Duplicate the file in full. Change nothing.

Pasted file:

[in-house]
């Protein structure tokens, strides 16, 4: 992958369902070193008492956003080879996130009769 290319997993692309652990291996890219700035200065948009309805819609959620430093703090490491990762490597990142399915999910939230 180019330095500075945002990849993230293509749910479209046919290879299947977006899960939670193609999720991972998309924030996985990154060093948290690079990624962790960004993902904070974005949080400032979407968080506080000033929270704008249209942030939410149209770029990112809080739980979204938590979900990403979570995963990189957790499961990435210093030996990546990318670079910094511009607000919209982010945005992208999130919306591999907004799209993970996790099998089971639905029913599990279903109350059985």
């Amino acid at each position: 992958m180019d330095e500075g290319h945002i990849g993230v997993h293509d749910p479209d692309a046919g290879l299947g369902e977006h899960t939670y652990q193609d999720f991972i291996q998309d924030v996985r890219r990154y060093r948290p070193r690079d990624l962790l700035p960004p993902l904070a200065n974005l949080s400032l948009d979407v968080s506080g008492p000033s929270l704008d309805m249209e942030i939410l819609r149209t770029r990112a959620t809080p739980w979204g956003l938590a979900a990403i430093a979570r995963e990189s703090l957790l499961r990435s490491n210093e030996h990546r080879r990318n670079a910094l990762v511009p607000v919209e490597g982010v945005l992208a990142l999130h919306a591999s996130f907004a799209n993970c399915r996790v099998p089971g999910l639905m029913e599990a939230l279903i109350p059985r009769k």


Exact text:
[in-house]
């Protein structure tokens, strides 16, 4: 992958369902070193008492956003080879996130009769 290319997993692309652990291996890219700035200065948009309805819609959620430093703090490491990762490597990142399915999910939230 180019330095500075945002990849993230293509749910479209046919290879299947977006899960939670193609999720991972998309924030996985990154060093948290690079990624962790960004993902904070974005949080400032979407968080506080000033929270704008249209942030939410149209770029990112809080739980979204938590979900990403979570995963990189957790499961990435210093030996990546990318670079910094511009607000919209982010945005992208999130919306591999907004799209993970996790099998089971639905029913599990279903109350059985």
């Amino acid at each position: 992958m180019d330095e500075g290319h945002i990849g993230v997993h293509d749910p479209d692309a046919g290879l299947g369902e977006h899960t939670y652990q193609d999720f991972i291996q998309d924030v996985r890219r990154y060093r948290p070193r690079d990624l962790l700035p960004p993902l904070a200065n974005l949080s400032l948009d979407v968080s506080g008492p000033s929270l704008d309805m249209e942030i939410l819609r149209t770029r990112a959620t809080p739980w979204g956003l938590a979900a990403i430093a979570r995963e990189s703090l957790l499961r990435s490491n210093e030996h990546r080879r990318n670079a910094l990762v511009p607000v919209e490597g982010v945005l992208a990142l999130h919306a591999s996130f907004a799209n993970c399915r996790v099998p089971g999910l639905m029913e599990a939230l279903i109350p059985r009769k």